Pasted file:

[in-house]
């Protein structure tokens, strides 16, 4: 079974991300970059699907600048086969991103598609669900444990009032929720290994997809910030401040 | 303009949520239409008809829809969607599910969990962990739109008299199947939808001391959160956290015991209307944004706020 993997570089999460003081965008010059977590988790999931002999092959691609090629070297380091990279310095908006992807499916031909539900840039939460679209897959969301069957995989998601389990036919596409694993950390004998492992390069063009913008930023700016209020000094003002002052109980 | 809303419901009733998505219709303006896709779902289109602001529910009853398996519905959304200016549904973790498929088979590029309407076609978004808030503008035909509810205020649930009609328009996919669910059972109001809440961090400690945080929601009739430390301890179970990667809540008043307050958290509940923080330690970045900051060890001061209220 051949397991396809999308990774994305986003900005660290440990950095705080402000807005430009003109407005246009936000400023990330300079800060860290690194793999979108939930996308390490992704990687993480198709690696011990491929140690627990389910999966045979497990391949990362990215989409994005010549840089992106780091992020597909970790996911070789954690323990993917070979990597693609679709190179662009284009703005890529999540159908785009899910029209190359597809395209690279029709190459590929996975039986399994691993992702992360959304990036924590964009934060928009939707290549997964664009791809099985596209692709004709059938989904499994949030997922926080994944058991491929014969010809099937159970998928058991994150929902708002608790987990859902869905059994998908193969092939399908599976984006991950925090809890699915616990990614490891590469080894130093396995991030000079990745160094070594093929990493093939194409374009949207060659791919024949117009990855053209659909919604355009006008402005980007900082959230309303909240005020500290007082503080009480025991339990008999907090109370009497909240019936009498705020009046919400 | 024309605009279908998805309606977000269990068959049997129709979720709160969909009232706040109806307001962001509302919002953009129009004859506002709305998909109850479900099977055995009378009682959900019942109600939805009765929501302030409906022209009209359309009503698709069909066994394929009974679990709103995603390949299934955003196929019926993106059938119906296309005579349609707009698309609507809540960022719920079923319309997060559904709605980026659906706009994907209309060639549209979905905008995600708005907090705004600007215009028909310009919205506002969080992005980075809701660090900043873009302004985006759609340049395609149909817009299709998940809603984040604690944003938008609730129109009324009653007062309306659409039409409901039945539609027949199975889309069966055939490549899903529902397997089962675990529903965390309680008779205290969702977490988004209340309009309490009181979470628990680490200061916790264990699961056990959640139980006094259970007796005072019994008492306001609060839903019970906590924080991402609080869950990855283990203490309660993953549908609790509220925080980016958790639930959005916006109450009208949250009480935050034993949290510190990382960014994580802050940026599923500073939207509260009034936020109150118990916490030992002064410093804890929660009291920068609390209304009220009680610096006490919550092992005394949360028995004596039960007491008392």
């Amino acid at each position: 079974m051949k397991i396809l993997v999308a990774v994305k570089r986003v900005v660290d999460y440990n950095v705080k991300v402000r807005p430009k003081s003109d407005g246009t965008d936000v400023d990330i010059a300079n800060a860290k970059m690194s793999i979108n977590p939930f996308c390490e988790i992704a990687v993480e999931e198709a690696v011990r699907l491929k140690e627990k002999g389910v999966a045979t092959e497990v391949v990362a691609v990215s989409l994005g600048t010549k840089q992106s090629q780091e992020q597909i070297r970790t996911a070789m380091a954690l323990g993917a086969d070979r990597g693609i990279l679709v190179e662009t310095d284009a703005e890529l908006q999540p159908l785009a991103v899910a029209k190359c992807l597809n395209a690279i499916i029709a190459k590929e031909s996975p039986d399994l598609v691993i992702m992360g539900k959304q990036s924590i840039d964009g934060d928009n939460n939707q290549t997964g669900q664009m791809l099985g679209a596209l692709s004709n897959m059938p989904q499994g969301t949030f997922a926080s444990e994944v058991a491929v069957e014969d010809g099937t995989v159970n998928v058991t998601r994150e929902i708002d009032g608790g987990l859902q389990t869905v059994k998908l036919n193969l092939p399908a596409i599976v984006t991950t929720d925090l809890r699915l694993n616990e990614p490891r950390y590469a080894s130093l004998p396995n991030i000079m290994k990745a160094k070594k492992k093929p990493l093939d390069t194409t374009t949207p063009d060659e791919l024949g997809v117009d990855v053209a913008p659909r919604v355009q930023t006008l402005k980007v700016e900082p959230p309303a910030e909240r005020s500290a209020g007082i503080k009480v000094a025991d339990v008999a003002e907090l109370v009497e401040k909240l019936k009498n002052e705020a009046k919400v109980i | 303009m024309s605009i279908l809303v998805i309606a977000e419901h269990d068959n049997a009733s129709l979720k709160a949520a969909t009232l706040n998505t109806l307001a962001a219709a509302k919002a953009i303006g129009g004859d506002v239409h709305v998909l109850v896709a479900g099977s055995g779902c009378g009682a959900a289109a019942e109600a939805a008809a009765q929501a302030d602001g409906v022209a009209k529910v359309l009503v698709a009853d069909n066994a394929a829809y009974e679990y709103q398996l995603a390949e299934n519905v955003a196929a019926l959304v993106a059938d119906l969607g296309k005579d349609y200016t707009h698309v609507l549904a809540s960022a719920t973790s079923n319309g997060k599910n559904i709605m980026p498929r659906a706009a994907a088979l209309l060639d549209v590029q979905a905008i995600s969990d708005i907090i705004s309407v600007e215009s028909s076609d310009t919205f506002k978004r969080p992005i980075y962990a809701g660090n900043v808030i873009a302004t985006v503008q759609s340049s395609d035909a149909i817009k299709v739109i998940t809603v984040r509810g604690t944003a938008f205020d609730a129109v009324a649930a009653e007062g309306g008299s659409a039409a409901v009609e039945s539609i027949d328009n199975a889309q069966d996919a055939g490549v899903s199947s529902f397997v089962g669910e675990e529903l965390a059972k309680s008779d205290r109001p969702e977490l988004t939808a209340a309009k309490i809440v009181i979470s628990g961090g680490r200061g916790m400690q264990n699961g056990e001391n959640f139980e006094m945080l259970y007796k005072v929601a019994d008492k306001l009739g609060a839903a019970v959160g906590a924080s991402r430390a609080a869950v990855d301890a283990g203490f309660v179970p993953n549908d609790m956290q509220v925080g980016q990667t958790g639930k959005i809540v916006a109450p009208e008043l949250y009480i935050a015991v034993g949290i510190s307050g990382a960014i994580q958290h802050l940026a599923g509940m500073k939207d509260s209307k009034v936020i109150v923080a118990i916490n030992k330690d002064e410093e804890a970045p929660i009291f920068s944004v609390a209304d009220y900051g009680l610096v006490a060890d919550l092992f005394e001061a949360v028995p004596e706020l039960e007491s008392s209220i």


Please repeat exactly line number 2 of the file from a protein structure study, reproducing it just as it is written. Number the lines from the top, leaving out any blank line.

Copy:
């Protein structure tokens, strides 16, 4: 079974991300970059699907600048086969991103598609669900444990009032929720290994997809910030401040 | 303009949520239409008809829809969607599910969990962990739109008299199947939808001391959160956290015991209307944004706020 993997570089999460003081965008010059977590988790999931002999092959691609090629070297380091990279310095908006992807499916031909539900840039939460679209897959969301069957995989998601389990036919596409694993950390004998492992390069063009913008930023700016209020000094003002002052109980 | 809303419901009733998505219709303006896709779902289109602001529910009853398996519905959304200016549904973790498929088979590029309407076609978004808030503008035909509810205020649930009609328009996919669910059972109001809440961090400690945080929601009739430390301890179970990667809540008043307050958290509940923080330690970045900051060890001061209220 051949397991396809999308990774994305986003900005660290440990950095705080402000807005430009003109407005246009936000400023990330300079800060860290690194793999979108939930996308390490992704990687993480198709690696011990491929140690627990389910999966045979497990391949990362990215989409994005010549840089992106780091992020597909970790996911070789954690323990993917070979990597693609679709190179662009284009703005890529999540159908785009899910029209190359597809395209690279029709190459590929996975039986399994691993992702992360959304990036924590964009934060928009939707290549997964664009791809099985596209692709004709059938989904499994949030997922926080994944058991491929014969010809099937159970998928058991994150929902708002608790987990859902869905059994998908193969092939399908599976984006991950925090809890699915616990990614490891590469080894130093396995991030000079990745160094070594093929990493093939194409374009949207060659791919024949117009990855053209659909919604355009006008402005980007900082959230309303909240005020500290007082503080009480025991339990008999907090109370009497909240019936009498705020009046919400 | 024309605009279908998805309606977000269990068959049997129709979720709160969909009232706040109806307001962001509302919002953009129009004859506002709305998909109850479900099977055995009378009682959900019942109600939805009765929501302030409906022209009209359309009503698709069909066994394929009974679990709103995603390949299934955003196929019926993106059938119906296309005579349609707009698309609507809540960022719920079923319309997060559904709605980026659906706009994907209309060639549209979905905008995600708005907090705004600007215009028909310009919205506002969080992005980075809701660090900043873009302004985006759609340049395609149909817009299709998940809603984040604690944003938008609730129109009324009653007062309306659409039409409901039945539609027949199975889309069966055939490549899903529902397997089962675990529903965390309680008779205290969702977490988004209340309009309490009181979470628990680490200061916790264990699961056990959640139980006094259970007796005072019994008492306001609060839903019970906590924080991402609080869950990855283990203490309660993953549908609790509220925080980016958790639930959005916006109450009208949250009480935050034993949290510190990382960014994580802050940026599923500073939207509260009034936020109150118990916490030992002064410093804890929660009291920068609390209304009220009680610096006490919550092992005394949360028995004596039960007491008392």